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About Us

Revery Prairie

To make a prairie it takes a clover and one bee,—

One clover, and a bee,

And revery.

The revery alone will do

If bees are few.

Named for the eponymous Emily Dickinson poem, Revery Prairie is a relatively young prairie, established in 2013 by Professors Sundberg, Adelson, and Goluboff, with invaluable assistance from the Campus Sustainability Committee, Facilities Management, and especially landscape architect P. Clifford Miller.

Pictured: Glenn Adelson, Jeff Sundberg, and Ben Goluboff.


Though bequeathed the title of prairie, Revery Prairie was modeled off the traditional concept of a temperate oak Savanna of the Midwest. Savannas are mixed grasslands with few trees and an abundance of light upon the canopy, whereas prairies remain grassland plains in temperate climates. By the strictest of definitions, both Revery Prairie and Shooting Star Savanna remain hybrid combinations of the similar habitats, with temperate grasslands and sparsely-spaced trees.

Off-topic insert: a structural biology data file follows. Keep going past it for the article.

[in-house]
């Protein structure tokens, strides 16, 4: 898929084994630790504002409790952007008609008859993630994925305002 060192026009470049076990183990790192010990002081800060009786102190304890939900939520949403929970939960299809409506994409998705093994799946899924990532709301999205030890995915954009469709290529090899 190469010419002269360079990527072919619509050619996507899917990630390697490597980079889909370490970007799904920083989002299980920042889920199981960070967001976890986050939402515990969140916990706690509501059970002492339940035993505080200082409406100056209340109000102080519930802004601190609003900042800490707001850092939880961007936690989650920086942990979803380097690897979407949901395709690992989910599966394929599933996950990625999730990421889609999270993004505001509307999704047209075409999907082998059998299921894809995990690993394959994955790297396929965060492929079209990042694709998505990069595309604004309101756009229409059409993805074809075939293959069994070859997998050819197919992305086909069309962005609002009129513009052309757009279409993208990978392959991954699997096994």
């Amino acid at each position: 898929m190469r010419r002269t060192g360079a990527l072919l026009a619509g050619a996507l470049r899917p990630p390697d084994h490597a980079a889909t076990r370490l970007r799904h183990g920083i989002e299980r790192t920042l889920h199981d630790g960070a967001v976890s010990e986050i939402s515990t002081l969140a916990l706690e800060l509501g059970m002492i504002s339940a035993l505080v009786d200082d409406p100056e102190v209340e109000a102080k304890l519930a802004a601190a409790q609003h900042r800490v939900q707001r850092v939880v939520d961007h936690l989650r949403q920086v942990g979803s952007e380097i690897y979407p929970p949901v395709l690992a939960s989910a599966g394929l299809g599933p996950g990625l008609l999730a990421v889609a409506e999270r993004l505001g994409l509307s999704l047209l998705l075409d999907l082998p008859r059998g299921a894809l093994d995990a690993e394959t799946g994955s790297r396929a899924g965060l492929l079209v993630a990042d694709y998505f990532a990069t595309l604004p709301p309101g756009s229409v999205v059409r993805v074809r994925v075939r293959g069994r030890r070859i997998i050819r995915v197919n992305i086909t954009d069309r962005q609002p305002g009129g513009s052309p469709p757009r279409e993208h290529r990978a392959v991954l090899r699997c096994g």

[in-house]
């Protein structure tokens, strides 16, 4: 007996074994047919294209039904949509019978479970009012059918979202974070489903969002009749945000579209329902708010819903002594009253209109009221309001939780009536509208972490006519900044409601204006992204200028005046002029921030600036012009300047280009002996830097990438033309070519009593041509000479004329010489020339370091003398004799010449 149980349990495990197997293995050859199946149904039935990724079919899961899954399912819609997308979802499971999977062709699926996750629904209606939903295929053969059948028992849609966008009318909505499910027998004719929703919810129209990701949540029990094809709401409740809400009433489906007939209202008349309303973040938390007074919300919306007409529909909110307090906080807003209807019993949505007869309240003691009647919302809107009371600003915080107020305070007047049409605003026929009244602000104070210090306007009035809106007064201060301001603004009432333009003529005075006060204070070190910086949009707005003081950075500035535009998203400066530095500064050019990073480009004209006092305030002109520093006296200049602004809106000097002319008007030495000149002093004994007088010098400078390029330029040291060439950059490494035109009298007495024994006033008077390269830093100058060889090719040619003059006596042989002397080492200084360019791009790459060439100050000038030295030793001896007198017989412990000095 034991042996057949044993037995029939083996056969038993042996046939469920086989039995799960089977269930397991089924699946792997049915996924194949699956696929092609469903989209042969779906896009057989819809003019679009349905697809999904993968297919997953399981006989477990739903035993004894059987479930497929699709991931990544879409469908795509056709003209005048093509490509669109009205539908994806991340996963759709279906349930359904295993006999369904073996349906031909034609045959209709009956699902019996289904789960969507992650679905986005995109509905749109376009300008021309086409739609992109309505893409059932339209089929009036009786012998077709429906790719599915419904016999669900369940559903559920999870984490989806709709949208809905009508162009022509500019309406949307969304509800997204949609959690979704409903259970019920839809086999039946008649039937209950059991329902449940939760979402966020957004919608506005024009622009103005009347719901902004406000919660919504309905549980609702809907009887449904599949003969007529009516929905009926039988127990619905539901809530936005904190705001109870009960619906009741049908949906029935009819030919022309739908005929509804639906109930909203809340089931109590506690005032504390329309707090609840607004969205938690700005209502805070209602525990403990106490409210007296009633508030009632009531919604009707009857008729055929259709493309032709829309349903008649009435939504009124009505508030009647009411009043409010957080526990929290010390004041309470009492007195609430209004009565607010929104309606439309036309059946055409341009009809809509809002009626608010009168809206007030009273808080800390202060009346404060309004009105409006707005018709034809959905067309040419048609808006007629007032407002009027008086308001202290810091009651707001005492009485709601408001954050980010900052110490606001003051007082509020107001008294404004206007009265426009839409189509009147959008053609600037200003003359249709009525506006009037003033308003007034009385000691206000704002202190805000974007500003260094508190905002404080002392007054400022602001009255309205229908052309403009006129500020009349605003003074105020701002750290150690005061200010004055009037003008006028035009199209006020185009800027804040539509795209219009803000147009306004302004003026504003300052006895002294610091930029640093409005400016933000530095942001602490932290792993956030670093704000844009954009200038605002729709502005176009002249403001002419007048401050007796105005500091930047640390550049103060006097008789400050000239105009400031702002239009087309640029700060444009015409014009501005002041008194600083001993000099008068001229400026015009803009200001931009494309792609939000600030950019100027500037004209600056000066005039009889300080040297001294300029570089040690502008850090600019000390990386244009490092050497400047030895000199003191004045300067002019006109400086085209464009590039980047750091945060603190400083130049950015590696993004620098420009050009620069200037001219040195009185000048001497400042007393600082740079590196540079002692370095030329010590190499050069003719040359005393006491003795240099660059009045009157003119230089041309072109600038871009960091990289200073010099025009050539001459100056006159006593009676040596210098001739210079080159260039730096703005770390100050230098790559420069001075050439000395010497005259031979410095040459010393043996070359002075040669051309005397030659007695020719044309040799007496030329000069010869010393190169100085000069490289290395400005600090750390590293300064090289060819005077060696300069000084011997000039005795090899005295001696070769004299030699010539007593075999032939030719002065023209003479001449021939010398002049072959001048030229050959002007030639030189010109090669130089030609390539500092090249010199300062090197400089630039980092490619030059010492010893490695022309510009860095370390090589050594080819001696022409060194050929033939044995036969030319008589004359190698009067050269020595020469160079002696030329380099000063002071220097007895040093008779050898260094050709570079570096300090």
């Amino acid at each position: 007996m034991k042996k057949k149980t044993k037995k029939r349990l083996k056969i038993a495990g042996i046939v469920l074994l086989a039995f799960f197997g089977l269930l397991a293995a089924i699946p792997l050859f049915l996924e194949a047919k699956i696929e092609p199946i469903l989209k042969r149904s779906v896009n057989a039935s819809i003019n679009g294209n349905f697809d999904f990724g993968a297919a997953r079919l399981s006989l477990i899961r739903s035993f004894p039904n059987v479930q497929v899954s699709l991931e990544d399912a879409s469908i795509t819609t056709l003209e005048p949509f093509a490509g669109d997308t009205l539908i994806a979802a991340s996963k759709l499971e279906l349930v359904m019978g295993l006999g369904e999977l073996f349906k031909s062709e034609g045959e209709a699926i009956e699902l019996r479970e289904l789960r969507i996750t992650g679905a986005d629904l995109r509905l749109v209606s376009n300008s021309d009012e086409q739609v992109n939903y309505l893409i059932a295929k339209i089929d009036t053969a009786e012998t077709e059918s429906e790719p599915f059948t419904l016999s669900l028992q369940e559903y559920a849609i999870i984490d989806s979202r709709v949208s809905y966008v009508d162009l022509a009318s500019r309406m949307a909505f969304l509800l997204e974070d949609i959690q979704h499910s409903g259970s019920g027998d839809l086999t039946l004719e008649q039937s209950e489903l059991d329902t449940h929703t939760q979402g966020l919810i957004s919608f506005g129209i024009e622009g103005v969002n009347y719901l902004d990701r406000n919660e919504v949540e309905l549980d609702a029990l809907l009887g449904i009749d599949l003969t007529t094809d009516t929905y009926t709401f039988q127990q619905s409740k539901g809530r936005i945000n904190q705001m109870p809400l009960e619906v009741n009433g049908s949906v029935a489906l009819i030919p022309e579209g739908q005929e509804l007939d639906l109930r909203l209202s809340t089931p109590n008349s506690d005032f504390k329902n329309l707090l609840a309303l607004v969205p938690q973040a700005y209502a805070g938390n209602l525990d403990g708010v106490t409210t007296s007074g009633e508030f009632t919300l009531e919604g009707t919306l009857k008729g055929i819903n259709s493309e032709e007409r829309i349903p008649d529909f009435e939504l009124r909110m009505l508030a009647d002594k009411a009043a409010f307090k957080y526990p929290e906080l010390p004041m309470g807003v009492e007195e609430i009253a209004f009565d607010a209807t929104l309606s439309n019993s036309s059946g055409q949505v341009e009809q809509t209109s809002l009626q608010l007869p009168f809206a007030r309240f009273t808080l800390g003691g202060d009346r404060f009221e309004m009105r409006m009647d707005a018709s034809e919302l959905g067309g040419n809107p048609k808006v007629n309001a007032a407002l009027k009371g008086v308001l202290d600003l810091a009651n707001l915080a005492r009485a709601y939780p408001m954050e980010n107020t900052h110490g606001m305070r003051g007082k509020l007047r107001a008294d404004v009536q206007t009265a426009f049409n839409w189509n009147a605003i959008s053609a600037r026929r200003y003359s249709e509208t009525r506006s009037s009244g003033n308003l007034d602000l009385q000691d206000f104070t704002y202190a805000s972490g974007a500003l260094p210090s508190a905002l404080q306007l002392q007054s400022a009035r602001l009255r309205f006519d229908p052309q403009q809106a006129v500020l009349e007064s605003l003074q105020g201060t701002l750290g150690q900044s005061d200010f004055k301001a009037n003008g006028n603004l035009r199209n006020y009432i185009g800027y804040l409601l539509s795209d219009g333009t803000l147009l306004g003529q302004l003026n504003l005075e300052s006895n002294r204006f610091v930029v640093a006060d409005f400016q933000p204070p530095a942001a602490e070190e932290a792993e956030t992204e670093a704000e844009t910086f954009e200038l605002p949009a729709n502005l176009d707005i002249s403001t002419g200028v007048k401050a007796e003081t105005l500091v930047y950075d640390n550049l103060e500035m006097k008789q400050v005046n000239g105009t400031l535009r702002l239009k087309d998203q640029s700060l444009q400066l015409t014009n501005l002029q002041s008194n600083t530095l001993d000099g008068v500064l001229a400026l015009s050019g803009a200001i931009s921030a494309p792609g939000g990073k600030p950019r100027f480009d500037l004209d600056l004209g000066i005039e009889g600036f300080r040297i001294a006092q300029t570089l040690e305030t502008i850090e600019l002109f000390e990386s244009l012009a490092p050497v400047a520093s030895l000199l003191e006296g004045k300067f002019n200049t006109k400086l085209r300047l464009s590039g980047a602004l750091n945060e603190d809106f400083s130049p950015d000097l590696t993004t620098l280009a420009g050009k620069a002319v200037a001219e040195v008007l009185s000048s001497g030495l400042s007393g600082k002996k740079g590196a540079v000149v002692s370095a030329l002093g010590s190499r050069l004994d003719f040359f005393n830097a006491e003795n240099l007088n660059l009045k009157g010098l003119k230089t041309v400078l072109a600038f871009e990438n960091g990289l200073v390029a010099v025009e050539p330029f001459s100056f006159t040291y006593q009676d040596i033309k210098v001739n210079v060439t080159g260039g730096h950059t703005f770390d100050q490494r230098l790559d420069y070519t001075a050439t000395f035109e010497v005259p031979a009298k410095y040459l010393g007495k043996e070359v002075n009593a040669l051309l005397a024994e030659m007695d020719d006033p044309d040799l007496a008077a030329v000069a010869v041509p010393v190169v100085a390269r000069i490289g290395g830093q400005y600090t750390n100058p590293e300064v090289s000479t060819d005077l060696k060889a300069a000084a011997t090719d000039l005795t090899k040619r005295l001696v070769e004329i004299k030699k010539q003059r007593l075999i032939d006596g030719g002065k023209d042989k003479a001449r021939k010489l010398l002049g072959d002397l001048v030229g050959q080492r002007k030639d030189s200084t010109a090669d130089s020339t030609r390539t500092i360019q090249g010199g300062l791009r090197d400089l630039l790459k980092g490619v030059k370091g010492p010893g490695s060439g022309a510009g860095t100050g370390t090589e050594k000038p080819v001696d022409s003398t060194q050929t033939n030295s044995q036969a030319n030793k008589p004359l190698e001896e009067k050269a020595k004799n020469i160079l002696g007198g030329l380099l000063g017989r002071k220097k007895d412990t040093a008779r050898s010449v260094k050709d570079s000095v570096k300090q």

Prairies have numerous ecological merits; they are famously fertile in terms of soil composition, require little upkeep following solid establishment, allow natural stormwater drainage, attract pollinating butterflies and bees, and allow the flourishing of endangered flowering herbs and shrubs. Encouragement and maintenance of native species remains careful and slow, as to avoid disturbing the natural seed bank within the soil, including the monitoring of invasive grasses and shrubs such as thistle.

Revery Prairie contains an assembly of various savanna species, including one of Lake Forest College’s last old Burr Oaks, as well as Woodland Joe Pye Weed (Eutrochium purpureum), Bottlebrush grass (Elymus hystrix), and Sweet Black–Eyed Susan (Rudbeckia subtomentosa).


Photo: Sweet Black–Eyed Susan (Rudbeckia subtomentosa)


Some rarer protected species that can be found within Revery include the Purple–Flowering Raspberry (Rubus odoratus), a state endangered species, as well as the Michigan Lily (Lilium michiganense), and the Northern Cranesbill (Geranium bicknelli).

Photo: Northern Cranesbill (Geranium bicknelli)